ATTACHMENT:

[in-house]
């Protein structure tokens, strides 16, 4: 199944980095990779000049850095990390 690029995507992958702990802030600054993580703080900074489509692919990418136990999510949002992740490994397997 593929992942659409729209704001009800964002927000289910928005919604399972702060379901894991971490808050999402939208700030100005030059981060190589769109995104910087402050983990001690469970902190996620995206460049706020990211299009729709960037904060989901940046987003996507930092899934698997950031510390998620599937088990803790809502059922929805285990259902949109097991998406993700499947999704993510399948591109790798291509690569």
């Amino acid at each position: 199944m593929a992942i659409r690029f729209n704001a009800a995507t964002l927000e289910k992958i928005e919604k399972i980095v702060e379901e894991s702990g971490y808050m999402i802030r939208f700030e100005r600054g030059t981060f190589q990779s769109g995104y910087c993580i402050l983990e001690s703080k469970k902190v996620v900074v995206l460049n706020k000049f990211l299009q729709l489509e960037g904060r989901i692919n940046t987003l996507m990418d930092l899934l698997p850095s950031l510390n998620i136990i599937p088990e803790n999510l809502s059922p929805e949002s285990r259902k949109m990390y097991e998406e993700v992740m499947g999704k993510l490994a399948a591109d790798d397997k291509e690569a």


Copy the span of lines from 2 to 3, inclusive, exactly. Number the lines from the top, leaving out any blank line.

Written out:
């Protein structure tokens, strides 16, 4: 199944980095990779000049850095990390 690029995507992958702990802030600054993580703080900074489509692919990418136990999510949002992740490994397997 593929992942659409729209704001009800964002927000289910928005919604399972702060379901894991971490808050999402939208700030100005030059981060190589769109995104910087402050983990001690469970902190996620995206460049706020990211299009729709960037904060989901940046987003996507930092899934698997950031510390998620599937088990803790809502059922929805285990259902949109097991998406993700499947999704993510399948591109790798291509690569």
């Amino acid at each position: 199944m593929a992942i659409r690029f729209n704001a009800a995507t964002l927000e289910k992958i928005e919604k399972i980095v702060e379901e894991s702990g971490y808050m999402i802030r939208f700030e100005r600054g030059t981060f190589q990779s769109g995104y910087c993580i402050l983990e001690s703080k469970k902190v996620v900074v995206l460049n706020k000049f990211l299009q729709l489509e960037g904060r989901i692919n940046t987003l996507m990418d930092l899934l698997p850095s950031l510390n998620i136990i599937p088990e803790n999510l809502s059922p929805e949002s285990r259902k949109m990390y097991e998406e993700v992740m499947g999704k993510l490994a399948a591109d790798d397997k291509e690569a």